Owen Sea Luckey doesn’t mind moth holes in sweaters. Frayed sleeves don’t bother her one bit. In fact, the Branford-based textile artist collects gently-used knitted garments. Piles of them.
From moth-eaten woolens emerges a butterfly – a felted, one-of-a-kind sweater embellished with antique buttons, wool scraps cut into floral shapes, bits of silk velvet and hand-knitted tendrils (she calls wool “dreadlocks”) that softly frame the neckline. Flouncy ruffles encircle wrists, fuzzy gloves are fingerless (popular with the texting set) and wide collars are decorated with a flirty “fringe” made of ribbons.
Luckey’s unique, hand-knit pieces are on view at the gallery at the Willoughby Wallace Library as part of the “Art 4 the body + 4 the soul” exhibit presented by The Branford Artists Cooperative, of which she is a founding member. The exhibit, which includes member artist Rita Brieger, a painter, runs through Jan. 25.
“I’m very interested in creating something feminine and flattering, whimsical,” the artist says.
Many of her handmade pieces, “wearables,” are made of angora, mohair and cashmere and specialty dyed yarns she buys direct from Japan. The wool looks furred in some, a result from felting, a process she does in her washing machine that “forces the fibers to bloom.” The finished garments have a rich appearance, far from ragtag - despite their unusual provenance - with their exquisite detail and workmanship.
Her pieces are not only decorative, but functional.
You don’t have to own a smart phone to wear her fingerless gloves: “It means you can wear nice rings, have your nails done, and go digging in your purse and still be fashionable and warm,” the artist explains.
The wide collars, which she sells separately from the sweaters are a “very cool spin on the classic Fair Isle” sweaters and are reminiscent of the Elizabethan ruffs fashionable in Queen Elizabeth’s court during the Renaissance.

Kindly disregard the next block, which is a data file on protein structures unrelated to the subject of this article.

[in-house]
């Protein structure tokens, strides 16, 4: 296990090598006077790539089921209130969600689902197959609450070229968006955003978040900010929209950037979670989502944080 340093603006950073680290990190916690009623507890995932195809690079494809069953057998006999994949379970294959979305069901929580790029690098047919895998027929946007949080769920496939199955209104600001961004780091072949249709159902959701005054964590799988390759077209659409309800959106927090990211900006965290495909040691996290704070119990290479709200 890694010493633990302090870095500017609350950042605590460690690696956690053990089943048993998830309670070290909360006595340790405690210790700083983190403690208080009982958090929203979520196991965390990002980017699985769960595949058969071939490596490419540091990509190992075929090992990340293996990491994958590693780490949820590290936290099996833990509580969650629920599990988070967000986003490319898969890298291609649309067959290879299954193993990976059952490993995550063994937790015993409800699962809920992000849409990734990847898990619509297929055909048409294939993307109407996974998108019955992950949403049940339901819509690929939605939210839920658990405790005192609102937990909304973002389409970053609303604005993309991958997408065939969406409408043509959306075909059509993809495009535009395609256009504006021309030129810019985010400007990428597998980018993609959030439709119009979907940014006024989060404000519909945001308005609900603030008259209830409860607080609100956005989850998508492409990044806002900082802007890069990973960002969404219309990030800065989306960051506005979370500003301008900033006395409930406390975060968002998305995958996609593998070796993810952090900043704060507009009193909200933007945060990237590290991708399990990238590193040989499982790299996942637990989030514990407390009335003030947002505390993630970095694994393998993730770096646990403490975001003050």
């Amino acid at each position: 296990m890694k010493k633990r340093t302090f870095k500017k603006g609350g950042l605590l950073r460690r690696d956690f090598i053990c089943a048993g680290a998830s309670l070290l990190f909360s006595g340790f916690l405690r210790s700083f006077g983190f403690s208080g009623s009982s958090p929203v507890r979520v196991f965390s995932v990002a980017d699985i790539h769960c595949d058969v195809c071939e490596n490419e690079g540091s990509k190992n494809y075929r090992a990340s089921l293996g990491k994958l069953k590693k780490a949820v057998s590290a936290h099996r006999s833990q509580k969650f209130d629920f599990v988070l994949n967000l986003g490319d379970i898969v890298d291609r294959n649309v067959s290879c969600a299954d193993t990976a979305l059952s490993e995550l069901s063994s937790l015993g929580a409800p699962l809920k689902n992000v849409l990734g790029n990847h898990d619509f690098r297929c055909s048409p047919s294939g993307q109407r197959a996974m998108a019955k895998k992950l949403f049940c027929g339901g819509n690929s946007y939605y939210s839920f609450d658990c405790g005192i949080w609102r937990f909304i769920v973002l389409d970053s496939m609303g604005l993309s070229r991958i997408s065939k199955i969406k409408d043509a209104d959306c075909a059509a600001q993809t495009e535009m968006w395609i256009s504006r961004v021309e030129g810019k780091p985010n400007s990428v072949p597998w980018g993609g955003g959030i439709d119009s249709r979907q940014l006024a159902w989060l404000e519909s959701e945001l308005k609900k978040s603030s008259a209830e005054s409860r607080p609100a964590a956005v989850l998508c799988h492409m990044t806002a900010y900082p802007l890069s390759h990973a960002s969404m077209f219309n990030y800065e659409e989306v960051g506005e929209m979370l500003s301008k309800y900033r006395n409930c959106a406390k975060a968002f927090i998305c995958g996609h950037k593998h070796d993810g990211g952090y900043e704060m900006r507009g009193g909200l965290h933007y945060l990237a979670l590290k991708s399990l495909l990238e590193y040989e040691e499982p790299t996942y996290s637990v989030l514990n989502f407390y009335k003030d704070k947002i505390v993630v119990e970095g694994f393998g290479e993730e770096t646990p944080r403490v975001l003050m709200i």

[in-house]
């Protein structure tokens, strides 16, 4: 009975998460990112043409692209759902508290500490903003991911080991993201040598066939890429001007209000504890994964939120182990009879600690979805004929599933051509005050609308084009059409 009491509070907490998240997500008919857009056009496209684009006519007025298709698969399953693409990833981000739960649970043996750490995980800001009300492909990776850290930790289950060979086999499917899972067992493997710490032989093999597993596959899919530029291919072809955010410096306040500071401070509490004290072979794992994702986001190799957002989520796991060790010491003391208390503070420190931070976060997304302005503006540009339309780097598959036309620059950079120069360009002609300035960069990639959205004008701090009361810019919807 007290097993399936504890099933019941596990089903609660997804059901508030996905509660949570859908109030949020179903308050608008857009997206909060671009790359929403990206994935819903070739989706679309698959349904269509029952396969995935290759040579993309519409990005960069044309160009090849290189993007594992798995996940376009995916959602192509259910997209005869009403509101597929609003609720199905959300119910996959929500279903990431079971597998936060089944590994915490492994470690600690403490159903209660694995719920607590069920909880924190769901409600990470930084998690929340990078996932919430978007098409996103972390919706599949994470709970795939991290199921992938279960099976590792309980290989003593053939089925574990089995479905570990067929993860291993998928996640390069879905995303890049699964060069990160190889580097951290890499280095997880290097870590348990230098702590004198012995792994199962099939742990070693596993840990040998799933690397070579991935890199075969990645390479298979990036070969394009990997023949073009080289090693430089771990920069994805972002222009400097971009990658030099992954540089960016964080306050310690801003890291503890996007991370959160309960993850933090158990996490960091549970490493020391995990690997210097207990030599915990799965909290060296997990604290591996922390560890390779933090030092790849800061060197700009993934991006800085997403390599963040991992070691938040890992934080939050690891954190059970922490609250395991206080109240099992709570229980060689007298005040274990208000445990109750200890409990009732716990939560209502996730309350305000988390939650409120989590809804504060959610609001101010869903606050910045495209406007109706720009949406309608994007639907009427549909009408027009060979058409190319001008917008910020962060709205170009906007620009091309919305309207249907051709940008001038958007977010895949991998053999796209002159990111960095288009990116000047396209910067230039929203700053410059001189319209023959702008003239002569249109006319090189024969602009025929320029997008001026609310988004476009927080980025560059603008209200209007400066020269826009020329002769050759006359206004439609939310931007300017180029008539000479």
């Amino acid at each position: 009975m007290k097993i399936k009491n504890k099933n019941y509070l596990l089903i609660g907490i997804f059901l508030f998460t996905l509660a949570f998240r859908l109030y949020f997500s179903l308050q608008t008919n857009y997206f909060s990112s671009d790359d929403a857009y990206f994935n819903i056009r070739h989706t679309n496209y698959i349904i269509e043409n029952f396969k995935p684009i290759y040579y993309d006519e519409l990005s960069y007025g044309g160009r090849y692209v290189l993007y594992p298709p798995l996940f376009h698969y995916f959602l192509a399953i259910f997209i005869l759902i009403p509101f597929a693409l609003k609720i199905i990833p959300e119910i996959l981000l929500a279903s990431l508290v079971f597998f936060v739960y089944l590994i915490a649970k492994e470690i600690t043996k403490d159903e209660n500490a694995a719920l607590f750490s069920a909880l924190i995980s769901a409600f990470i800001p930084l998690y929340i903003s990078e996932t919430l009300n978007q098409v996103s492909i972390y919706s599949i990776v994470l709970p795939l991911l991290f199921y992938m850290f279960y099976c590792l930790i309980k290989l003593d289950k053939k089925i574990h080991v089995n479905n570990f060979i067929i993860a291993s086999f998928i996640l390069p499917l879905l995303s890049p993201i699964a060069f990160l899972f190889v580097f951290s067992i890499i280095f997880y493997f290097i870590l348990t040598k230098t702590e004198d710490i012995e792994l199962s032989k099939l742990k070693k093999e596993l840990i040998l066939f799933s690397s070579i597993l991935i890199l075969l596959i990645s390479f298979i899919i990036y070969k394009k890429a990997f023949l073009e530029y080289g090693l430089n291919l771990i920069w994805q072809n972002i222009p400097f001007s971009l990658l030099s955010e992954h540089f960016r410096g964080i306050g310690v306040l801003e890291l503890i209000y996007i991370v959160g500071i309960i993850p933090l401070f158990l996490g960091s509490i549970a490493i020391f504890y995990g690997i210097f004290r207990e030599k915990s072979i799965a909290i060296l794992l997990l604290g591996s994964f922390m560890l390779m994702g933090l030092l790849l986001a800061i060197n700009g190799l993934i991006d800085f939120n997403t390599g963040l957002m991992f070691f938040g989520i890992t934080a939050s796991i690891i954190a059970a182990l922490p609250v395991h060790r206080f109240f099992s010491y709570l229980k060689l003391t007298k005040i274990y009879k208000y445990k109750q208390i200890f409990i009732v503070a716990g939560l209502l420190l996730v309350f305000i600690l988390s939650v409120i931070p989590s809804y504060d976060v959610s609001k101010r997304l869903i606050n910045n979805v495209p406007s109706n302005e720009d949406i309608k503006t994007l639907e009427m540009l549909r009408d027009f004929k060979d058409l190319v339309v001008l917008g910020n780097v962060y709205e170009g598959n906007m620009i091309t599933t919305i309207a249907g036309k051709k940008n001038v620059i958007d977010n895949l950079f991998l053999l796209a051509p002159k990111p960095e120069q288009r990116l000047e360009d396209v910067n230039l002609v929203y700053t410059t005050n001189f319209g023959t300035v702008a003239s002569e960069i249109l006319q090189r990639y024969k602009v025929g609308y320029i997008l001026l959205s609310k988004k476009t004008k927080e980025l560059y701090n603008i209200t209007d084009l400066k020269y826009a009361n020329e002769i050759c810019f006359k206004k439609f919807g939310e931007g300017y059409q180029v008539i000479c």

Some of Luckey’s clients wear the collars as an accessory, almost like a necklace, to adorn a simple dress, blouse or a very basic sweater, she says. Some collect them in several colors to coordinate with other outfits.
“They are also very warm and can replace the need for a scarf,” Luckey adds.
And, you won’t find these in an L.L. Bean catalogue. As many as three sweaters may make up one article of clothing that is newly imagined and painstakingly pieced together. It may drape gracefully from the body. A hat-scarf combination, while warm and utilitarian, has tendrils of yarn that prettily frame the face and seem to float on the breeze. These have a romantic appeal, not a secondhand Rose look.
“I get into the feminine touches, the antique buttons.” Where does she get her embellishments?
“I have stashes of stuff,” she says.
Oh, and don’t forget the olors – soft, dusky earth tones or pastels with bright punches of fuschia, orange and more. Then there are the patterns – a traditional Fair Isle sweater gets a new life as pockets on one of Luckey’s creations.
But what about the moths?
She cuts out the offending hole or tosses the worn parts of these sweaters that she first de-constructs, then re-constructs them.